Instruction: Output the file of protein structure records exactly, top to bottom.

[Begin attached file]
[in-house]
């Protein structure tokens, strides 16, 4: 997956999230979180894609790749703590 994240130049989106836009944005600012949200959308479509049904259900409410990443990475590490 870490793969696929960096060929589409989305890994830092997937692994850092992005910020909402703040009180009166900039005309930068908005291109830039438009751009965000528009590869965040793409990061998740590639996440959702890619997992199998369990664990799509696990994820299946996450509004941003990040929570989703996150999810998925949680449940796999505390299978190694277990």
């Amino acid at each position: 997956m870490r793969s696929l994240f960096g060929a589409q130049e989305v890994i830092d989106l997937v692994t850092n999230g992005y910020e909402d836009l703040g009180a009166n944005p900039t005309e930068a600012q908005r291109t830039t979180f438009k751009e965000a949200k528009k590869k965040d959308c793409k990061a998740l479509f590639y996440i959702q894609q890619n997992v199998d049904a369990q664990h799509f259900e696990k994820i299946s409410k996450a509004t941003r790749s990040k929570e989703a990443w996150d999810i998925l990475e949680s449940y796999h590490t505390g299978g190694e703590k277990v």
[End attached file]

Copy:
[in-house]
């Protein structure tokens, strides 16, 4: 997956999230979180894609790749703590 994240130049989106836009944005600012949200959308479509049904259900409410990443990475590490 870490793969696929960096060929589409989305890994830092997937692994850092992005910020909402703040009180009166900039005309930068908005291109830039438009751009965000528009590869965040793409990061998740590639996440959702890619997992199998369990664990799509696990994820299946996450509004941003990040929570989703996150999810998925949680449940796999505390299978190694277990």
């Amino acid at each position: 997956m870490r793969s696929l994240f960096g060929a589409q130049e989305v890994i830092d989106l997937v692994t850092n999230g992005y910020e909402d836009l703040g009180a009166n944005p900039t005309e930068a600012q908005r291109t830039t979180f438009k751009e965000a949200k528009k590869k965040d959308c793409k990061a998740l479509f590639y996440i959702q894609q890619n997992v199998d049904a369990q664990h799509f259900e696990k994820i299946s409410k996450a509004t941003r790749s990040k929570e989703a990443w996150d999810i998925l990475e949680s449940y796999h590490t505390g299978g190694e703590k277990v």